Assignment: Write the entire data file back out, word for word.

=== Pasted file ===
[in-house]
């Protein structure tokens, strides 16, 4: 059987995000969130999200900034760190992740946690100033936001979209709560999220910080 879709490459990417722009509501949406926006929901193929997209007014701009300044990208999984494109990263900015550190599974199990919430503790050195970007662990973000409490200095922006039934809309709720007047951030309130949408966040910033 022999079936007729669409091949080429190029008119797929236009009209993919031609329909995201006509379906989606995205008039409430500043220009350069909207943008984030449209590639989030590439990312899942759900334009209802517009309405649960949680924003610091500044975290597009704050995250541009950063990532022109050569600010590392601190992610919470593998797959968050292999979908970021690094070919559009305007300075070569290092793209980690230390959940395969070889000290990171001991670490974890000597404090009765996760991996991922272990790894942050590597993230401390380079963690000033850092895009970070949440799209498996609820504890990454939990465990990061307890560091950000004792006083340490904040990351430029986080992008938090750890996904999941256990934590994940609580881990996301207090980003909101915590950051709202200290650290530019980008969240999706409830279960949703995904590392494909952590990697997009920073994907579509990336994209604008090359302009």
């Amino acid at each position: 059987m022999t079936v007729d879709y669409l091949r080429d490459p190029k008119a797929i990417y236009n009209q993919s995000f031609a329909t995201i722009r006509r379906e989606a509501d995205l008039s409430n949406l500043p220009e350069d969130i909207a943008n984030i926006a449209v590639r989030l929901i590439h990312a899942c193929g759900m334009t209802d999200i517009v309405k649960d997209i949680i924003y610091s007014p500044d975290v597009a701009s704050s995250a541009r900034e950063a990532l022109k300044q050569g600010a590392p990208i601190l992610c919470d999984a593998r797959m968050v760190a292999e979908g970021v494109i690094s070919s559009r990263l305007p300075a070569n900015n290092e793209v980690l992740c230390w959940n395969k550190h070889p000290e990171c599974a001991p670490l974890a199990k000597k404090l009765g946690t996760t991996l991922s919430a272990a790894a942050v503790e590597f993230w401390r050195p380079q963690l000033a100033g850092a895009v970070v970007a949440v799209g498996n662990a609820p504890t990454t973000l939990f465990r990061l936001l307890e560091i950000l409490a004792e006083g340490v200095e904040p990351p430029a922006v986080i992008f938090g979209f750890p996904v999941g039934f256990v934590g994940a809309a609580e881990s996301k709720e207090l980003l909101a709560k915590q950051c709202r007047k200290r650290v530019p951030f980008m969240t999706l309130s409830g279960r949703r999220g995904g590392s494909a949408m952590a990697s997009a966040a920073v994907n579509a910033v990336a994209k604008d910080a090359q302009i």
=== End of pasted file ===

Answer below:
[in-house]
């Protein structure tokens, strides 16, 4: 059987995000969130999200900034760190992740946690100033936001979209709560999220910080 879709490459990417722009509501949406926006929901193929997209007014701009300044990208999984494109990263900015550190599974199990919430503790050195970007662990973000409490200095922006039934809309709720007047951030309130949408966040910033 022999079936007729669409091949080429190029008119797929236009009209993919031609329909995201006509379906989606995205008039409430500043220009350069909207943008984030449209590639989030590439990312899942759900334009209802517009309405649960949680924003610091500044975290597009704050995250541009950063990532022109050569600010590392601190992610919470593998797959968050292999979908970021690094070919559009305007300075070569290092793209980690230390959940395969070889000290990171001991670490974890000597404090009765996760991996991922272990790894942050590597993230401390380079963690000033850092895009970070949440799209498996609820504890990454939990465990990061307890560091950000004792006083340490904040990351430029986080992008938090750890996904999941256990934590994940609580881990996301207090980003909101915590950051709202200290650290530019980008969240999706409830279960949703995904590392494909952590990697997009920073994907579509990336994209604008090359302009």
């Amino acid at each position: 059987m022999t079936v007729d879709y669409l091949r080429d490459p190029k008119a797929i990417y236009n009209q993919s995000f031609a329909t995201i722009r006509r379906e989606a509501d995205l008039s409430n949406l500043p220009e350069d969130i909207a943008n984030i926006a449209v590639r989030l929901i590439h990312a899942c193929g759900m334009t209802d999200i517009v309405k649960d997209i949680i924003y610091s007014p500044d975290v597009a701009s704050s995250a541009r900034e950063a990532l022109k300044q050569g600010a590392p990208i601190l992610c919470d999984a593998r797959m968050v760190a292999e979908g970021v494109i690094s070919s559009r990263l305007p300075a070569n900015n290092e793209v980690l992740c230390w959940n395969k550190h070889p000290e990171c599974a001991p670490l974890a199990k000597k404090l009765g946690t996760t991996l991922s919430a272990a790894a942050v503790e590597f993230w401390r050195p380079q963690l000033a100033g850092a895009v970070v970007a949440v799209g498996n662990a609820p504890t990454t973000l939990f465990r990061l936001l307890e560091i950000l409490a004792e006083g340490v200095e904040p990351p430029a922006v986080i992008f938090g979209f750890p996904v999941g039934f256990v934590g994940a809309a609580e881990s996301k709720e207090l980003l909101a709560k915590q950051c709202r007047k200290r650290v530019p951030f980008m969240t999706l309130s409830g279960r949703r999220g995904g590392s494909a949408m952590a990697s997009a966040a920073v994907n579509a910033v990336a994209k604008d910080a090359q302009i």